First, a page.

Sarah Grace books are ‘dyslexia friendly’ because I am dyslexic so Caris’s book is fitting as failure is a daily battle for me and others with dyslexia. Often it feels like we can be tripped up at any hurdle. May be able to tackle a task one day yet the next day it is difficult. However knowing it is there and working with the effects, by being honest with ourselves and others of how it may play out and affect them helps everyone manage better. Not an excuse but an informed understanding of our limitations and strengths, owning and recognising these helps.
So having received Caris’s book, my first part is read the manuscript and then meet the author. So I met Caris and what a delight! I have found every step of the way, as has my colleague Malcolm, to be the most relaxed, uplifting and enjoyable that I can say has not always been the case.
I have learnt from Caris, as I do with every author, yet she has enlightened me and encouraged me probably without even knowing it. I feel this book will do the same for many many people. A book to pick up time and time again in times of struggles and just to refresh us.
I would reiterate – one of the endorsements quoted in the book says:
“a kind, gentle and refreshingly honestwalk through every aspect of failure that left me feeling relieved and encouraged”.
Thank you Caris for taking the plunge, for embracing the journey of failing, learning from it and rising above it. The opposite is less appealing – it’s not so pretty, not so refreshing, it’s self destructive and we get stuck. Caris shows us the way of seeing it differently by making yourself vulnerable and embarking on a long hard journey of writing a book on failure from many angles.
Each author I am in awe of no matter what the topic is to take on one that is hard to write, market, hard to package up easily I feel privileged to be on the journey with Caris. I am thankful for that task you gave me but actually I am thrilled with the cover. I am also totally thrilled that you have a great team around you to help market it. I would say you have embraced failing beyond measure, embodied it and abounding beyond its heights.
I applaud you for all your hard work and perseverance: In life through the tough times also as a mother, the hardest yet most fulfilling job of all. Having a career as surgeon – how scary is that
and now an international author making yourself vulnerable and available to others, exposing self in a book for anyone to pick up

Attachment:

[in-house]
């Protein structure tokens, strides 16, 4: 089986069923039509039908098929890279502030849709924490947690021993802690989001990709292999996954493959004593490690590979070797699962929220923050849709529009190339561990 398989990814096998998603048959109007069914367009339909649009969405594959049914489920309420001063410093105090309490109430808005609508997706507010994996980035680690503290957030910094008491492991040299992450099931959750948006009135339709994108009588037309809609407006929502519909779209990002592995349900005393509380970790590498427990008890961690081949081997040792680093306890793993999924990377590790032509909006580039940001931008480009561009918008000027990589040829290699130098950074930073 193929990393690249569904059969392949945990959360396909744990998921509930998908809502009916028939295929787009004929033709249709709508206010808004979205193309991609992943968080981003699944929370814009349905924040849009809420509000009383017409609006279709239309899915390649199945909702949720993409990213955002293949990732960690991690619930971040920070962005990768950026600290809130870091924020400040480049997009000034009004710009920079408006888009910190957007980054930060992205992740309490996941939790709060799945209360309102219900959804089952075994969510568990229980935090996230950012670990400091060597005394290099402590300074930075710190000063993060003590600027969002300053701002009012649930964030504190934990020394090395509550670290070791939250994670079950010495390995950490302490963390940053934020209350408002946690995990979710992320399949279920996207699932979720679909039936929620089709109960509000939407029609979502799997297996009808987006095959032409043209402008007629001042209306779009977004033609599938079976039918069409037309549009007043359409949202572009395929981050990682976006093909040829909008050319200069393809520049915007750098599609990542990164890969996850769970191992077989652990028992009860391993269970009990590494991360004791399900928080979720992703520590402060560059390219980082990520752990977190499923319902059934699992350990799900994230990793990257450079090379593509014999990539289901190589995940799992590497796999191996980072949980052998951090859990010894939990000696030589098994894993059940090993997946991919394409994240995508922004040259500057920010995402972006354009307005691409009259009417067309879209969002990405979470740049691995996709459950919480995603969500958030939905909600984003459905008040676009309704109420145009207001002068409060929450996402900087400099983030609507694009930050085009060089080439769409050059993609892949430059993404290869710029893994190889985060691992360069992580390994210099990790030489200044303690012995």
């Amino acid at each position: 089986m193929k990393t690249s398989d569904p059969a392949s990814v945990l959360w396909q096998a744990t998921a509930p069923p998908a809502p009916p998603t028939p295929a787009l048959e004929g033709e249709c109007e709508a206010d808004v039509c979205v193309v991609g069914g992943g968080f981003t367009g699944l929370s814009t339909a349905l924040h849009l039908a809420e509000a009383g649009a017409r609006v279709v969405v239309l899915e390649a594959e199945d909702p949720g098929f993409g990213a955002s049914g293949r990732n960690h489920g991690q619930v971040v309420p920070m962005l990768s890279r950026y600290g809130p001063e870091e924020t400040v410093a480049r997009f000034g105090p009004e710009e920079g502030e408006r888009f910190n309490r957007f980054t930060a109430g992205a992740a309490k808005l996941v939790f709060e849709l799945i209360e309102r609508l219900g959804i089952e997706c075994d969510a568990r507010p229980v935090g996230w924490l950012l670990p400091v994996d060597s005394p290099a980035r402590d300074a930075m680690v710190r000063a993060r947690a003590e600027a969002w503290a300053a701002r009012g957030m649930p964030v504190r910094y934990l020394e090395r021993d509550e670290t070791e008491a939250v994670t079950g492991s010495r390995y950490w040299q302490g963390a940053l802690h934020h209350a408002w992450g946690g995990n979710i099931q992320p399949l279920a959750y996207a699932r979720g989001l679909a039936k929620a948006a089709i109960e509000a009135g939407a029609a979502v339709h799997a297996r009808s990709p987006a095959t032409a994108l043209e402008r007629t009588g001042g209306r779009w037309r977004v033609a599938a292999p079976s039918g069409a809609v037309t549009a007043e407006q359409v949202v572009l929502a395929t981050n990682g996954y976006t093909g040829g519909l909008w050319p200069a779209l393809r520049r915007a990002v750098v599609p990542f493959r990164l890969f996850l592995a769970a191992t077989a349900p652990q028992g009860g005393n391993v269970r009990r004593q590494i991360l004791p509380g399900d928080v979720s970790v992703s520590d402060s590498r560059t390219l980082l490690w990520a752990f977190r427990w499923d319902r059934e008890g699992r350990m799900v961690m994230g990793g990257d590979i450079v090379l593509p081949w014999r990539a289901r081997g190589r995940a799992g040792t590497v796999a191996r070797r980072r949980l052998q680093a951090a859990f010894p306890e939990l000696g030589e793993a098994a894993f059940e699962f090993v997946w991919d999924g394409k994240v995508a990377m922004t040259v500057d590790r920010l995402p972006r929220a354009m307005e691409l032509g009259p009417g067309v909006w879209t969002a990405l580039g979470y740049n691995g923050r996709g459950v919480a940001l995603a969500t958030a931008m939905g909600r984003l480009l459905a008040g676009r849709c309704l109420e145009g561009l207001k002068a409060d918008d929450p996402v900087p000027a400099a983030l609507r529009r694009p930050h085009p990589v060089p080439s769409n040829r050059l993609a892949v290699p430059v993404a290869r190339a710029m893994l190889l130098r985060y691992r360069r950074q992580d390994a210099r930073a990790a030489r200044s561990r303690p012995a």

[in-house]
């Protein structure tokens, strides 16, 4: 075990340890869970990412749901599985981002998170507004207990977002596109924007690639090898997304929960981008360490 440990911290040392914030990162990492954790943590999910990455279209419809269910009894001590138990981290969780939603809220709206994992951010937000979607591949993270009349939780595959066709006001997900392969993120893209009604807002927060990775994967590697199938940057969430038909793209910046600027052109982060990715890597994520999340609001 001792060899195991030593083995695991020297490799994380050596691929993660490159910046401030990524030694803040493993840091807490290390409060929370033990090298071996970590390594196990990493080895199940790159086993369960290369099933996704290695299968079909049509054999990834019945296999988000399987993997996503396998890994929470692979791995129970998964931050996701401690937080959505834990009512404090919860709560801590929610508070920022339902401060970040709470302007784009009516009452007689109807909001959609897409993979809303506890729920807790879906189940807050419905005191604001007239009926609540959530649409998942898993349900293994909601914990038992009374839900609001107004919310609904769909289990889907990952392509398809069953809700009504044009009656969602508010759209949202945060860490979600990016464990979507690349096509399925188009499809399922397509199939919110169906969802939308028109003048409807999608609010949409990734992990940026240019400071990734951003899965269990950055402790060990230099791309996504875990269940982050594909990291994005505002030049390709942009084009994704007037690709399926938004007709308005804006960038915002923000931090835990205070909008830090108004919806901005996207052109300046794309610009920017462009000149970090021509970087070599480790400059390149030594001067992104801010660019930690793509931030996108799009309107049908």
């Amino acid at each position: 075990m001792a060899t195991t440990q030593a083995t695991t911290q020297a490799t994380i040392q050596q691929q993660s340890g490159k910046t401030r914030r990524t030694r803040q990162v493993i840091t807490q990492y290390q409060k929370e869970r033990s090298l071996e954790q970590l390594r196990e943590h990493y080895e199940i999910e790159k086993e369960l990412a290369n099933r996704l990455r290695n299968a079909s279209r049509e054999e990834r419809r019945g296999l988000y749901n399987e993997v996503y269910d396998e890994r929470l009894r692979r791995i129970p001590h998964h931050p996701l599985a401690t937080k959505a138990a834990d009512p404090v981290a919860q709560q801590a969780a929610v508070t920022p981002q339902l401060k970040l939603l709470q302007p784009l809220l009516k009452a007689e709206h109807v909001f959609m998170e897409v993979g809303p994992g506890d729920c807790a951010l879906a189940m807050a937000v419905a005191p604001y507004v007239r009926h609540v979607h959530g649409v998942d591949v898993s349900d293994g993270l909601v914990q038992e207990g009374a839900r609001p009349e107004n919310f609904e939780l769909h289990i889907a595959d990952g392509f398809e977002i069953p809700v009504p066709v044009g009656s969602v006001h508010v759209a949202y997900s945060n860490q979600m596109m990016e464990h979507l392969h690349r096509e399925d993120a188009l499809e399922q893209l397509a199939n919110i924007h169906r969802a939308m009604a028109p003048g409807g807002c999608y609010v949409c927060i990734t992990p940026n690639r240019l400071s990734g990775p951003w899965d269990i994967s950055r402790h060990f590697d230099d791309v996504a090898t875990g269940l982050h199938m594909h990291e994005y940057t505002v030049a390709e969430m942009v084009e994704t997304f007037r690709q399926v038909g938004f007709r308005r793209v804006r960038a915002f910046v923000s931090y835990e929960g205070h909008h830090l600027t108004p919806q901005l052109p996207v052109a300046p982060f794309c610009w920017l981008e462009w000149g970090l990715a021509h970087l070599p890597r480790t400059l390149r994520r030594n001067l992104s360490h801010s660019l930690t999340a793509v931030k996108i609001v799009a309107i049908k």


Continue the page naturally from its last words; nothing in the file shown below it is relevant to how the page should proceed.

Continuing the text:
(I hope you had thought of that before now!)
This book you have made easy to digest a difficult topic. Small enough to handle yet big enough content to make a difference in peoples lives, mine has been enhanced already.
The ripple affect out from failure is easy to see and difficult to make sense of. Yet one positive move of owning our part in failing and by forgiving we can change many lives too. Lets start to look at our own – let the ripple be positive and flowing in the right direction.
Please can you participate in this next part – Caris has made herself vulnerable by even going there to write a book, one tough topic as we know.
Now is your turn – who here has failed at something, show of hands….so you all will relate to this book and want to get a copy. Those who didn’t put your hand up REALLY need this book because I believe you have a blindspot and need to read this then take my business card as I am a psychotherapist willing to help you out! So everyone here needs a copy and so do your friends so please do support Caris is this way tonight and as she travels on with her journey with this book.
You definitely have modelled to me that you can handle failure however I don’t think that will be on your radar for tonight. Enjoy the celebration of your book and as it grows legs I hope you hear how many lives you have touched.
Nobody in their right mind wakes up one morning and decides that they want to write a book on failure. Now, some of you may doubt whether I have ever been in my right mind, but lets put that aside for now!
The context in which I did so is this:
In 2011, my marriage came to an end after 14 years which left me with a sense of failure.
I then went through 5 years of being both single mum and fulltime surgical trainee and feeling that I was doing neither well. I was not at home enough to be what I thought a good mum should be and I wasn’t at work enough to fulfil my own expectations of what a good surgical trainee is.
I then became a consultant and had to start taking responsibility for my own complications and the impact of my decision-making.